WASHINGTON/FRANKFURT (Reuters) - The U.S. Justice Department has sued Volkswagen for up to $48 billion for allegedly violating environmental laws - a reminder of the carmaker's problems nearly four months after its emissions scandal broke.
Although such U.S. lawsuits are typically settled at a fraction of the theoretical maximum penalty, analysts said the size of the claim meant Volkswagen (VW) could face a larger bill than previously anticipated.
"The announcement serves as a reminder/reality check of VW's still unresolved emissions issues," Goldman Sachs analysts wrote in a note, maintaining their "sell" recommendation on the stock.
VW (VOWG_p.DE) shares fell as much as 6 percent to a six-week low on Tuesday, the biggest drop on Germany's blue-chip DAX index.
The civil lawsuit, announced on Monday, reflects the growing number of allegations against VW since the German company admitted in September to installing devices to cheat emissions tests in several 2.0 liter diesel vehicle models.
According to a Reuters review of the U.S. complaint, VW could in theory face fines of as much as $37,500 per vehicle for each of two violations of the law; up to $3,750 per "defeat device"; and another $37,500 for each day of violation.
The complaint says illegal devices to impair emission control systems were installed in nearly 600,000 vehicles in the United States. (here)
In September, U.S. regulators initially said Europe's biggest carmaker could face fines in excess of $18 billion.
The lawsuit had been expected, and analysts believe any fine will be far below the theoretical maximum. Although U.S. authorities sued Toyota for up to $58 billion for environmental violations around the turn of the century, they agreed a settlement that cost the Japanese carmaker about $34 million.
"We have not enumerated a maximum possible penalty, and will decline to speculate on what the court may ultimately choose to do," said U.S. Justice Department spokesman Wyn Hornbuckle.
Equinet analyst Holger Schmidt cut his rating on VW shares to "reduce" from "neutral".
"We continue to believe that no one is able to make anything else than a wild guess on potential fines," he said.
During December, VW's shares had been recovering as the carmaker announced incrementally positive news such as simple fixes for about 8.5 million affected cars in Europe.
The stock fell on Tuesday 22 percent below pre-scandal levels, with analysts particularly concerned about the impact on VW in the United States, where the firm has long struggled to make inroads and tougher regulations mean it faces bigger potential fines.
The lawsuit, filed on behalf of the U.S. Environmental Protection Agency (EPA), accuses VW of four counts of violating the U.S. Clean Air Act, including tampering with the emissions control system and failing to report violations.
"The United States will pursue all appropriate remedies against Volkswagen to redress the violations of our nation's clean air laws," said Assistant Attorney General John Cruden, head of the Justice Department's environment and natural resources division.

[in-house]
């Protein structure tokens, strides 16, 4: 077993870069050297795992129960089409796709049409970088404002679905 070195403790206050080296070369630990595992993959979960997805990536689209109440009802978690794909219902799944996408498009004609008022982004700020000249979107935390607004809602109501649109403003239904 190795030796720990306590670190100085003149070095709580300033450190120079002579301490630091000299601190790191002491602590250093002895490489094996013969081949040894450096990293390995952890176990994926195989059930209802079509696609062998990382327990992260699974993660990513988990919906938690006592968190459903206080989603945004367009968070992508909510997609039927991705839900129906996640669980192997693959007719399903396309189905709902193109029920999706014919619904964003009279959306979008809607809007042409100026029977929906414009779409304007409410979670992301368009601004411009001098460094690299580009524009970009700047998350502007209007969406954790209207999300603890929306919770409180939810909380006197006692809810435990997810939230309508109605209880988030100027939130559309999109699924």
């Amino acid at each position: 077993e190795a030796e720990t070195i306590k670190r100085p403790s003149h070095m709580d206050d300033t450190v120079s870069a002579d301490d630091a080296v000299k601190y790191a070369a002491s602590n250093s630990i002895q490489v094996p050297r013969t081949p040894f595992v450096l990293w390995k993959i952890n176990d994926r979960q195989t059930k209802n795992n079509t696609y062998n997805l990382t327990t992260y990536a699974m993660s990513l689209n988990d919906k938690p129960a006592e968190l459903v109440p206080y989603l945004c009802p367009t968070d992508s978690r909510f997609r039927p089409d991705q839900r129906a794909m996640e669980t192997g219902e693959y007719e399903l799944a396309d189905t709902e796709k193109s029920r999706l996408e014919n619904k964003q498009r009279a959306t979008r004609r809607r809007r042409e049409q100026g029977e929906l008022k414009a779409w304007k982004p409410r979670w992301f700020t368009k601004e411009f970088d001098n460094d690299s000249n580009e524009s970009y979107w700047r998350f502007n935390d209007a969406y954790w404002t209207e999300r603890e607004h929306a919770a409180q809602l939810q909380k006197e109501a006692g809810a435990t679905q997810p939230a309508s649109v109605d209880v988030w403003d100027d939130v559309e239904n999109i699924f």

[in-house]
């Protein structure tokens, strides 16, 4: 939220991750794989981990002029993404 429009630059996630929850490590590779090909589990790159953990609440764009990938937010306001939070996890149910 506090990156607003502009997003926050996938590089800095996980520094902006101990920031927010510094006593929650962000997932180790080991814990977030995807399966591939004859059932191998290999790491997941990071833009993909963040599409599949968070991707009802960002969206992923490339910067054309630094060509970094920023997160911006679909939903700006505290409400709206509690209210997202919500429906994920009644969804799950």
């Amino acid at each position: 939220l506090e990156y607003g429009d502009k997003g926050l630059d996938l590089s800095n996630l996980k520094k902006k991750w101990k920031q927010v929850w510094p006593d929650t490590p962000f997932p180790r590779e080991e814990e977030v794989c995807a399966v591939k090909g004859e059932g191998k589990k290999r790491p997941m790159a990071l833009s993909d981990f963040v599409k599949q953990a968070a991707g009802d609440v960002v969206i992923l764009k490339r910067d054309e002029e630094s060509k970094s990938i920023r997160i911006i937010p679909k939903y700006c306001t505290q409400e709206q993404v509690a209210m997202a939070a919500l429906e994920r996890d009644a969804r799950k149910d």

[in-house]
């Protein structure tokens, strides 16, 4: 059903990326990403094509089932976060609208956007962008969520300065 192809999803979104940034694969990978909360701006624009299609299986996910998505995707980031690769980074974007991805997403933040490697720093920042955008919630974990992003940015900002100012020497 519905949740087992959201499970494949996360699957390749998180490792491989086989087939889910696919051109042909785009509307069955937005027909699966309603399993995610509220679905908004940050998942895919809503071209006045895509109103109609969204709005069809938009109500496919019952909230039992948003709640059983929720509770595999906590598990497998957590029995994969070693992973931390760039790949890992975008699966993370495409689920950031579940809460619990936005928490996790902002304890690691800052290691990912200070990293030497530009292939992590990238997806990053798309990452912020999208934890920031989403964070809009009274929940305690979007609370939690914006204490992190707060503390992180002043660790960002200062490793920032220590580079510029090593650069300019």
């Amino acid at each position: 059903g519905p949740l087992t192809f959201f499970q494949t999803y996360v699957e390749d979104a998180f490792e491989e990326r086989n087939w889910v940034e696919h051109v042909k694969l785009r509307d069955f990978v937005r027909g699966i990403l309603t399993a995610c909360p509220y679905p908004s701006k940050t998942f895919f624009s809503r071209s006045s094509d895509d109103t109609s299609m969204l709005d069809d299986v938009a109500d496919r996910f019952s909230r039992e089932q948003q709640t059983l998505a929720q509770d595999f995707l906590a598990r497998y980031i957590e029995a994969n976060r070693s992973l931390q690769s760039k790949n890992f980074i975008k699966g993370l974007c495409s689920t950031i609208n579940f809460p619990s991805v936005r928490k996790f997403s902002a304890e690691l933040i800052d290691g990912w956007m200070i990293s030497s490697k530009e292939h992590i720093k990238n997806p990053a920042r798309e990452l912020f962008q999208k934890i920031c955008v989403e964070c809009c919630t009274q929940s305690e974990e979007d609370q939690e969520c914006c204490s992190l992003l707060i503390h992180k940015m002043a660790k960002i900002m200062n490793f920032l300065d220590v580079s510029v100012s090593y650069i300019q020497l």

The lawsuit is being filed in the Eastern District of Michigan and then transferred to northern California, where class-action lawsuits against VW are pending.
"We're alleging that they knew what they were doing, they intentionally violated the law and that the consequences were significant to health," said a senior Justice Department official.
VW's cheating of diesel emissions tests allowed it to avoid a costly revamp of engines to meet new U.S. standards.
The Justice Department has also been investigating criminal fraud allegations against VW for misleading U.S. consumers and regulators. Criminal charges would require a higher burden of proof than the civil lawsuit.
The U.S. lawsuit also alleges VW gamed emissions controls in many of its 3.0 liter diesel models, including the Audi Q7, and the Porsche Cayenne.
VW's earlier admissions eliminate almost any possibility that the automaker could defend itself in court, Daniel Riesel of Sive, Paget & Riesel P.C, who defends companies accused of environmental crimes, said.
To win the civil case, the government does not need to prove the degree of intentional deception at VW – just that the cheating occurred, Riesel said. "I don't think there is any defense in a civil suit," he said.
Instead, the automaker will seek to negotiate a lower penalty by arguing that the maximum would be "crippling to the company and lead to massive layoffs", Riesel said.
Even after VW first admitted to using cheat devices in certain models, the automaker "failed to come forward and reveal" that other vehicles contained such devices, the government said.
To cheat the emissions controls, VW installed software that allowed the vehicles to detect when they were being tested on a flatbed. When the vehicles detected they were actually on the road, the software caused the emissions control systems to underperform or shutdown, the government said, allowing the cars to emit dangerous levels of air pollution.
The civil lawsuit does not preclude the Justice Department from pursuing criminal charges against VW, said the Justice Department official.
VW said in a statement: "Volkswagen will continue to work cooperatively with the EPA on developing remedies."
"We will continue to cooperate with all government agencies investigating these matters."
(Additional reporting by David Shepardson; editing by Bernard Orr and Mark Potter)